Daylight Robbery - Task 1: Using different sources for research and transcribing old documents
Historical researchers usually sift through lots of different kinds of evidence before they reach a conclusion about how something happened. There are two main types of historical evidence. They are known as:
- Primary (or original) sources, and
- Secondary sources (interpretations of original material)
Sometimes people claim that original evidence is always more trustworthy then evidence produced later. This is not true. Original evidence can be misleading, difficult to understand or missing altogether. You also needs to take into account who produced a source of evidence, the reason they produced it and who was intended to read or see it. Some original evidence will need to be translated from another language such as Latin or may be written in an old fashioned English. It may also be written in handwriting that is hard to read.
Therefore a researcher will usually want to start by getting a broad idea of what may have happened before investigating original evidence in detail. You can do this for the events at William Cooper's and George Steven's houses on 23rd May 1816 in two ways.
- Read and listen to the following sources of information:
- Tigers in the Fens? How revolutionary were the Ely and Littleport Rioters? This will give you an interpretation of general events in Ely and Littleport at the time of the riots. You can use the notes worksheet to write down what this interpretation claims were the causes of the Riots and the motivation of the rioters.
- Go to The Case. This case story is was made especially for this website about the Ely and Littleport riots. The main character is Aaron Layton, one of the rioters found guilty of robbing William Cooper and George Stevens. Although the video is a piece of historical fiction it is also an interpretation of the events, based on original evidence.
Watch the scenes featuring the schoolmaster, Mr Watts, William Cooper and Aaron Layton's speech to camera after Cooper. These speeches describe the scene at Cooper's house.
- Use the notes worksheet to write down what happens.
Once an historical researcher has read about the events in later interpretations, they usually go back to the original evidence produced at the time.
One of the main pieces of evidence for the events at George Steven's and William Cooper's houses on May 23rd 1816 is the prosecution papers for the lawyers at the trial of Aaron Layton and other rioters. These were handwritten before the trial and summarised the evidence of the witnesses to be called. The lawyers prosecuting Aaron Layton may have read directly from these papers in court.
The handwriting has been very carefully presented. However, on the back of each sheet of the document, someone probably the clerk of the court made short notes which gives more evidence about what the witnesses apparently said in court themselves. This evidence is much more difficult to read.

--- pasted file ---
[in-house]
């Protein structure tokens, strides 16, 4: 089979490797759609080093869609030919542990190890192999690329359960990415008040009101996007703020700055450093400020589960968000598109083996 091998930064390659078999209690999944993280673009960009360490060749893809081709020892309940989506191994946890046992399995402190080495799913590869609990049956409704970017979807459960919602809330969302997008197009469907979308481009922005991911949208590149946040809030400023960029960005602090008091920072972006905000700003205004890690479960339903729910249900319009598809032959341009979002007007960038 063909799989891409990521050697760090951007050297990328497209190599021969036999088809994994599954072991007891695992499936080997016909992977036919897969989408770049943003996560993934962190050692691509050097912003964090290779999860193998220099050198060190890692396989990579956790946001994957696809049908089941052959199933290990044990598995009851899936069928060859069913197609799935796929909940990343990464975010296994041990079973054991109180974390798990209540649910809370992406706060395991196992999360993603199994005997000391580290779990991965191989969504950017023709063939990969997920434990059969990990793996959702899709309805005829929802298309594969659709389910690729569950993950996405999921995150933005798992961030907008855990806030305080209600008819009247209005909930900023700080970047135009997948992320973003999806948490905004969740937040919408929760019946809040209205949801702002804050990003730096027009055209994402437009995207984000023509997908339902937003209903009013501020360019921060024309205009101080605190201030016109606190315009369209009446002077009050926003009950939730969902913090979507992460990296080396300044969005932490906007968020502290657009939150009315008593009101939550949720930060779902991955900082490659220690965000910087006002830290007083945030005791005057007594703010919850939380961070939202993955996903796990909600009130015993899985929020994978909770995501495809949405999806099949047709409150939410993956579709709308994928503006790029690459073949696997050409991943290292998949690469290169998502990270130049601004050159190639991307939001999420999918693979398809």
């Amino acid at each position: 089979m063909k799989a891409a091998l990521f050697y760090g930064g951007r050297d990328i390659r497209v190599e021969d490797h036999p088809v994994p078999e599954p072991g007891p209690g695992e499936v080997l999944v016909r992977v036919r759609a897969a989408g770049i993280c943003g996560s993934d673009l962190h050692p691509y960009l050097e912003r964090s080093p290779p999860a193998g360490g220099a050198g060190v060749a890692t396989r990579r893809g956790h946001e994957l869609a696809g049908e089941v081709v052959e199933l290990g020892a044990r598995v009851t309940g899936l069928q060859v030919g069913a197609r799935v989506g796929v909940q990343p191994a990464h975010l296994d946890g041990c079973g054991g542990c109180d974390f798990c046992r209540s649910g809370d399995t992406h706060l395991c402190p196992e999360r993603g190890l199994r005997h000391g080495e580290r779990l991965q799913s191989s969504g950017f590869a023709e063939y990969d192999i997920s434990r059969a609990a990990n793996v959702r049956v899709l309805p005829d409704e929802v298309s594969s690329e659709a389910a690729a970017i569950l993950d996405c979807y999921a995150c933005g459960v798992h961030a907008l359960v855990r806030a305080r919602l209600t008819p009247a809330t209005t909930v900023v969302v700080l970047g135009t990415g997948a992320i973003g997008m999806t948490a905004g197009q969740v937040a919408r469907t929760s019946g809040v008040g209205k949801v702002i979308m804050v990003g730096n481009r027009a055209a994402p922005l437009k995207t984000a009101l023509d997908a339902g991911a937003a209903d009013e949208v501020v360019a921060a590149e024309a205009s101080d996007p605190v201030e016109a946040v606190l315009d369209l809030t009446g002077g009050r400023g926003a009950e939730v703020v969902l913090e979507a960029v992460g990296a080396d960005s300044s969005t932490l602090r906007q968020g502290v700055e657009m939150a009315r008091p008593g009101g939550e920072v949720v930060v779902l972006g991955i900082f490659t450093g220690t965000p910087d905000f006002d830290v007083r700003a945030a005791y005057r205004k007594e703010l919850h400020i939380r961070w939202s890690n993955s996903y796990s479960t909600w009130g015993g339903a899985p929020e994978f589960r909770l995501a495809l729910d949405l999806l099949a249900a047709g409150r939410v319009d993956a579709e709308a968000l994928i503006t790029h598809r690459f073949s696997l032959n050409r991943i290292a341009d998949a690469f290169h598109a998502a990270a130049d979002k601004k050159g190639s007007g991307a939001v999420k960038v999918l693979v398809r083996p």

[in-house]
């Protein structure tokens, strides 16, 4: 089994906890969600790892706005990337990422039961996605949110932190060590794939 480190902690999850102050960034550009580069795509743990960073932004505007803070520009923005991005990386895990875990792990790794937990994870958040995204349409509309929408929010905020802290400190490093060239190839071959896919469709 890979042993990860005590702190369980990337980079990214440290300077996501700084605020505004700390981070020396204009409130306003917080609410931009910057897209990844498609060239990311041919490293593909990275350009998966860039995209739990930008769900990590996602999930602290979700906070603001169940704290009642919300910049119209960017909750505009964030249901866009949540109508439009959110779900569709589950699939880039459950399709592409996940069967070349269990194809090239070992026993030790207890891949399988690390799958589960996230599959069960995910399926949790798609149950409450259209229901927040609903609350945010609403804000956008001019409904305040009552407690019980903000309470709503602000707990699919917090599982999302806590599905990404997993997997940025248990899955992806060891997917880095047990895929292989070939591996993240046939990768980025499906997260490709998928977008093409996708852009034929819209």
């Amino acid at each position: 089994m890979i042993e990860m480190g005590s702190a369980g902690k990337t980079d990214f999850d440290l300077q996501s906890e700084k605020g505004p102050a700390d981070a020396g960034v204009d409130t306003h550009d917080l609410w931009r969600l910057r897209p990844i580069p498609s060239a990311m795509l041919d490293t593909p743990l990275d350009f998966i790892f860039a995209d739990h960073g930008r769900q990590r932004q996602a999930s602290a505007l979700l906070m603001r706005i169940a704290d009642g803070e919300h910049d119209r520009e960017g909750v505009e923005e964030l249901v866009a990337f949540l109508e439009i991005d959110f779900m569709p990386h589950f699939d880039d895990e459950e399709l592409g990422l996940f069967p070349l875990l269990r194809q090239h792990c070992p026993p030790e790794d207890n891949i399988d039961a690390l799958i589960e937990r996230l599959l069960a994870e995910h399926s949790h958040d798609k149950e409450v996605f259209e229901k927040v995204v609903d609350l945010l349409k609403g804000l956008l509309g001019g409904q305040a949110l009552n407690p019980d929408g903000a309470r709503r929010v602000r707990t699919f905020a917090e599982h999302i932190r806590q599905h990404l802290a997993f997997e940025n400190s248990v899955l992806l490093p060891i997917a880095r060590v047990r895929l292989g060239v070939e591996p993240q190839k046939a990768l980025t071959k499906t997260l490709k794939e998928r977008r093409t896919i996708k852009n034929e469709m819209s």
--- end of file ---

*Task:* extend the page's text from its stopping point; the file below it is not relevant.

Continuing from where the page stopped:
You are going to transcribe parts of this document relating to the crime against George Stevens. This will give you a chance to do the kind of work that an historical researcher has to complete from scratch.
The document has been presented in two parts.
Go to Prosecution - Crimes against George Stevens Official Pages. This link displays the official prosecution pages. Choose a page and start to transcribe it into your own handwriting or in typed or word-processed form. Click twice to maximize the page to full size. You will be able to download it if you wish. If you want to compare the accuracy of your own transcription with a transcription available here.
- Part One is photographs of the original document showing all the pages officially prepared for the prosecution. It is written very neatly.
- Part Two are photographs showing the notes taken during the trial and written quickly on the back of the official front pages.
Be patient, it sometimes takes time to get the hang of the nineteenth century handwriting. You will probably become faster as you get more used to it.
Next go to Prosecution - Crimes against George Stevens - Notes. This link displays the notes on the back of the official prosecution pages. Choose a page and start to transcribe it into your own handwriting or in typed or word-processed form. You will be able to download it if you wish. Follow the advise given for the first document you transcribed. Once you have completed this you can compare your work with a transcription available here.
Be warned you will find this transcription much harder.
Now you have collected evidence about what happened at the home of George Stevens you will want to compare this with what happened earlier at the home of William Cooper. The prosecution account of this event was more detail so we have provided a transcription of the prosecution papers and the notes for you to read. Once you have read this you may want to think about the following questions:
- Are there any similarities between the two events
- Were the same people involved
- Who do you think were the ring leaders
- What was there motivation
- Did what happened at Willaim Cooper's house influence their behaviour later at George Stevens home
Return to: Tasks Menu
Back to Aaron Layton - The Ely Rioter homepage